Teaching Finance in Schools

In the eyes of Patrick Dwyer Miami is the greatest city on Earth and it is somewhere that he has spent his life. Throughout his 52 years Patrick has worked here, contributed to the landscape, invested in business and enjoyed numerous seasons watching his Miami Dolphins throughout the barren years post Dan Marino. Something which Patrick is currently working on is trying to get more schools to teach finance, a topic which he believes is not covered nearly enough in high schools both here in Miami and across the country. The only real finance which is taught in schools is global finance in economics classes and some business finance but nothing really that can be called relatable, and here is why Patrick believes that this should be changed.

Business Failures 

There is a common statistic that is published about businesses that 56% of them will fail within the first 3 years of their life and of those that do make it past the 3-year threshold, a further 43% of them will fail before the 5-year mark. These are startling statistics which mean that out of every 1000 businesses that are created, just 319 will survive beyond 5 years. The main reason for so many business closures is financial mismanagement and it is estimated that this is true in 70% of failed businesses. This clearly points to the fact that business owners who may have a great product or service to offer, are not properly equipped with the knowledge to help their business succeed, which is why they end up closing their doors. Patrick believes that if we are better at teaching our young students how to run a business, these figures will greatly decrease.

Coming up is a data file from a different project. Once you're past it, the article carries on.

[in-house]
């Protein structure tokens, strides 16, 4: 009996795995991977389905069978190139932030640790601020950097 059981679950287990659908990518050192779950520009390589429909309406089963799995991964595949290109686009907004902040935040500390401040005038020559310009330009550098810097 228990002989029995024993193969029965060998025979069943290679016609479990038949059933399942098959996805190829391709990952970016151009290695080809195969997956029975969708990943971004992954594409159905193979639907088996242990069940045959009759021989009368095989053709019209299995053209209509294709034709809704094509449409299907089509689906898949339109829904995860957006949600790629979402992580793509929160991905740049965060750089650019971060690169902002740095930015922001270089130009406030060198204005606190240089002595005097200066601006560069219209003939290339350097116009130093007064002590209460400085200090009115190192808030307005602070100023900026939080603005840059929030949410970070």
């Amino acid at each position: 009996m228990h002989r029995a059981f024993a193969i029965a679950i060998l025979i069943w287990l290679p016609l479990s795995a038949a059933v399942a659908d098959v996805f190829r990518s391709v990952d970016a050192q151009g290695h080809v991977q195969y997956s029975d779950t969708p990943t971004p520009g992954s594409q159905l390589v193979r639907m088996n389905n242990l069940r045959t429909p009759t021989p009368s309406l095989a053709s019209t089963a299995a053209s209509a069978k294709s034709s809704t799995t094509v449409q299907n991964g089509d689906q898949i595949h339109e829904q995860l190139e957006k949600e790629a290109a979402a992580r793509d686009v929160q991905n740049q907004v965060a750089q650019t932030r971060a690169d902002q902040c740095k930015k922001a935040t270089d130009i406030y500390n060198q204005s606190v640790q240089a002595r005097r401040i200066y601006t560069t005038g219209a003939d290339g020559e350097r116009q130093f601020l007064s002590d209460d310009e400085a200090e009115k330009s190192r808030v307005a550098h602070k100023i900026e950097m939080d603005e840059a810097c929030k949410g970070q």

There is very much a debt crisis in the country and much of that has been brought on as a result of poor decision making by people when it comes to borrowing. This is why Patrick believes that it is so essential that we properly educate our young men and women on how to sensibly borrow and how to use credit as a tool rather than something which becomes difficult to handle. The problem here is not debt but mismanaged debt and that is what has contributed towards so many problems for tens of thousands across the country. We must educate people better on the dangers of poorly managed debt and the right amount of financial planning that is required when taking on debt.  


Although many young students would scoff at the idea, teaching about planning for the future and what a pension plan and retirement fund means is also going to be important for them. The earlier that one plans for their retirement the easier their later years will be and in teaching them this we can aid them in having a prosperous and enjoyable life, free from the stresses which finances invariably brings.